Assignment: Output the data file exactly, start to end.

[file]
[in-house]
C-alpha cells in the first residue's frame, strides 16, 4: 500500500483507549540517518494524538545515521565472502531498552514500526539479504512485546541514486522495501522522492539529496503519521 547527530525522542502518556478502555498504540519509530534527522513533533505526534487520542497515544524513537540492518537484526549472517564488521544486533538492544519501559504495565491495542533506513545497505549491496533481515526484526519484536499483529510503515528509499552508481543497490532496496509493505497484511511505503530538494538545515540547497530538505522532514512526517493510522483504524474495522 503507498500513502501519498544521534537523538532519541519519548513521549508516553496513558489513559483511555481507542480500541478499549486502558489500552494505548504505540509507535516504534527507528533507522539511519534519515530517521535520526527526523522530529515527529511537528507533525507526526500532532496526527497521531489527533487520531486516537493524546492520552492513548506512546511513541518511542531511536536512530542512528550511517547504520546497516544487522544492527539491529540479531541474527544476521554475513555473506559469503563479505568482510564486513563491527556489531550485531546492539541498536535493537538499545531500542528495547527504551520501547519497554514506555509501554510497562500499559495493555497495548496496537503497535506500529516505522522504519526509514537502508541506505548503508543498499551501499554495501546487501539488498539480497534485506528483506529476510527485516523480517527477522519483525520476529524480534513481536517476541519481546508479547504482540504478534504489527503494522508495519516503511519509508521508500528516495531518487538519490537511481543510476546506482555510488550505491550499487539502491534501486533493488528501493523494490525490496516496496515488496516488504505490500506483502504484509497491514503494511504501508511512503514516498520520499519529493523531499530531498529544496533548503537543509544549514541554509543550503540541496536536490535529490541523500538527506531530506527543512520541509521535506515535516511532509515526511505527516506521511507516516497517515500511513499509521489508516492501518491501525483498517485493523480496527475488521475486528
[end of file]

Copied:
[in-house]
C-alpha cells in the first residue's frame, strides 16, 4: 500500500483507549540517518494524538545515521565472502531498552514500526539479504512485546541514486522495501522522492539529496503519521 547527530525522542502518556478502555498504540519509530534527522513533533505526534487520542497515544524513537540492518537484526549472517564488521544486533538492544519501559504495565491495542533506513545497505549491496533481515526484526519484536499483529510503515528509499552508481543497490532496496509493505497484511511505503530538494538545515540547497530538505522532514512526517493510522483504524474495522 503507498500513502501519498544521534537523538532519541519519548513521549508516553496513558489513559483511555481507542480500541478499549486502558489500552494505548504505540509507535516504534527507528533507522539511519534519515530517521535520526527526523522530529515527529511537528507533525507526526500532532496526527497521531489527533487520531486516537493524546492520552492513548506512546511513541518511542531511536536512530542512528550511517547504520546497516544487522544492527539491529540479531541474527544476521554475513555473506559469503563479505568482510564486513563491527556489531550485531546492539541498536535493537538499545531500542528495547527504551520501547519497554514506555509501554510497562500499559495493555497495548496496537503497535506500529516505522522504519526509514537502508541506505548503508543498499551501499554495501546487501539488498539480497534485506528483506529476510527485516523480517527477522519483525520476529524480534513481536517476541519481546508479547504482540504478534504489527503494522508495519516503511519509508521508500528516495531518487538519490537511481543510476546506482555510488550505491550499487539502491534501486533493488528501493523494490525490496516496496515488496516488504505490500506483502504484509497491514503494511504501508511512503514516498520520499519529493523531499530531498529544496533548503537543509544549514541554509543550503540541496536536490535529490541523500538527506531530506527543512520541509521535506515535516511532509515526511505527516506521511507516516497517515500511513499509521489508516492501518491501525483498517485493523480496527475488521475486528